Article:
A conclusion I came to recently, after getting tremendously high, was that Godel’s proof shows that no axiomatic system can ever be coherent. Not Wittgenstein’s attempt at “ending philosophy” with the tractatus, the general model of physics which breaks down when you try to combine gravity and quantum physics, or Bertrand Russell’s attempt to create a “closed mathematical system”, result in anything but a system which must expand endlessly to account for all of its own contradictions.
What this tells me is anything we try to give ourselves to gain familiarity, which is really just an attempt to prove Hume’s problem of induction wrong, can ever produce “coherence” in anything systematic sense. Our own perceptions can operate on these systems in a highly local level, in that we can use small equations, and make basic metaphysical statements, like Aristotle does, but we will never grasp the whole.
I am certainly an atheist, in that calling “god” anything other than Spinoza’s deterministic whole makes no sense to me (and saying there is a deterministic whole in itself is kind of faith based, I believe in it because it seems to follow from what is demonstrable, in a sort of prima fasci way), because I’m not sure what exactly it is I’d be calling god, but I’ve become much more interested in Christian arguments like Aquinas after talking to my teacher recently who specializes in him. If the axioms we base our framework for reality on are never “proveable” in a truly systematic way, then what sort of assumptions is it possible to make and still be “consistent”? The fact that there is even a hint of doubt that religiosity doesn’t equal “unprovable” to me is fascinating in itself.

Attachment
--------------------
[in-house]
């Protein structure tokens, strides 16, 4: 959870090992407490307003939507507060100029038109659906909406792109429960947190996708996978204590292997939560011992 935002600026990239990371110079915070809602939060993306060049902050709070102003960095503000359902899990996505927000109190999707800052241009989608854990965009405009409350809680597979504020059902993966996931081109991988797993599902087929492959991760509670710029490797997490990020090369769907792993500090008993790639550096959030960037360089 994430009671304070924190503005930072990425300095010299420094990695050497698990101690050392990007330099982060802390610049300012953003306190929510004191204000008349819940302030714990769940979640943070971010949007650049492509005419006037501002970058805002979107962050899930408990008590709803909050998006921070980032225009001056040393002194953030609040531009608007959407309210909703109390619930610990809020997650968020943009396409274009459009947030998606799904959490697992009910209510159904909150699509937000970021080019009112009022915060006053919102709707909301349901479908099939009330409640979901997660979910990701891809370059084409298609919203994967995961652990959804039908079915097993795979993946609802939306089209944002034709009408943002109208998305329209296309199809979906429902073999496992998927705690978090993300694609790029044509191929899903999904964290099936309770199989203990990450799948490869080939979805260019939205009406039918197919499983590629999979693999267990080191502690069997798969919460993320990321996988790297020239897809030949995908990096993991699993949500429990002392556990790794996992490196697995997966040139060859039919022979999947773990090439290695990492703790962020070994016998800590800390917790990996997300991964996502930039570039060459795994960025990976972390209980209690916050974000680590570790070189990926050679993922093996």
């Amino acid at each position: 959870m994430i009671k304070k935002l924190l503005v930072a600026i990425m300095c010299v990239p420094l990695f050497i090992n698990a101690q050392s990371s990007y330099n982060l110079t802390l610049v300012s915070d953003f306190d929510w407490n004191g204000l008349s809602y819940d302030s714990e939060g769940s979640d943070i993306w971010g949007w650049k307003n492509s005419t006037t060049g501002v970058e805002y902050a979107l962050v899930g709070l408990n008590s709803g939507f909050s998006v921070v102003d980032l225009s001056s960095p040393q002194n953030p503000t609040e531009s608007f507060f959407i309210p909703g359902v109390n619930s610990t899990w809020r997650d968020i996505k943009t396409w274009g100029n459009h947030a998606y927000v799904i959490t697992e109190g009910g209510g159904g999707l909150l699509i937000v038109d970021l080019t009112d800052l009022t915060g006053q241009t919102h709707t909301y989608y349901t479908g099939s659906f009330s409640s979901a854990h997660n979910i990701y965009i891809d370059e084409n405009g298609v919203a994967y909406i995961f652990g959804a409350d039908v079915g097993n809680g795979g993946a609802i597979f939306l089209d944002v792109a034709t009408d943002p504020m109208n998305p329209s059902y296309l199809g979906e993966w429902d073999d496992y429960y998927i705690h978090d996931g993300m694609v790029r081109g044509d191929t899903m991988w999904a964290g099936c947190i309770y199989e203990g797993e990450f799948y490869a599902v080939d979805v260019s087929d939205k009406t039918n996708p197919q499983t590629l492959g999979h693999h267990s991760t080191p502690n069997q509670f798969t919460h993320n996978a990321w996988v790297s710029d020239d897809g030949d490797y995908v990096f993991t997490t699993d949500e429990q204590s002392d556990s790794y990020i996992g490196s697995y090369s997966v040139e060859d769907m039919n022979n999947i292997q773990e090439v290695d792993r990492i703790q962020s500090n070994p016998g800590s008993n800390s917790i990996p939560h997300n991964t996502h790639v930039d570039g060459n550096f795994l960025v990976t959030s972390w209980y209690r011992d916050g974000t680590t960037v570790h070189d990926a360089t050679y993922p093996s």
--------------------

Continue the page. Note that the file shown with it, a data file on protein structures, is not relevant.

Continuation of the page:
My girlfriend said very eloquently "god is the axiomatic whole". It would seem so. If one were to resolve the contradictions in these systems, they would know the nature of the universe.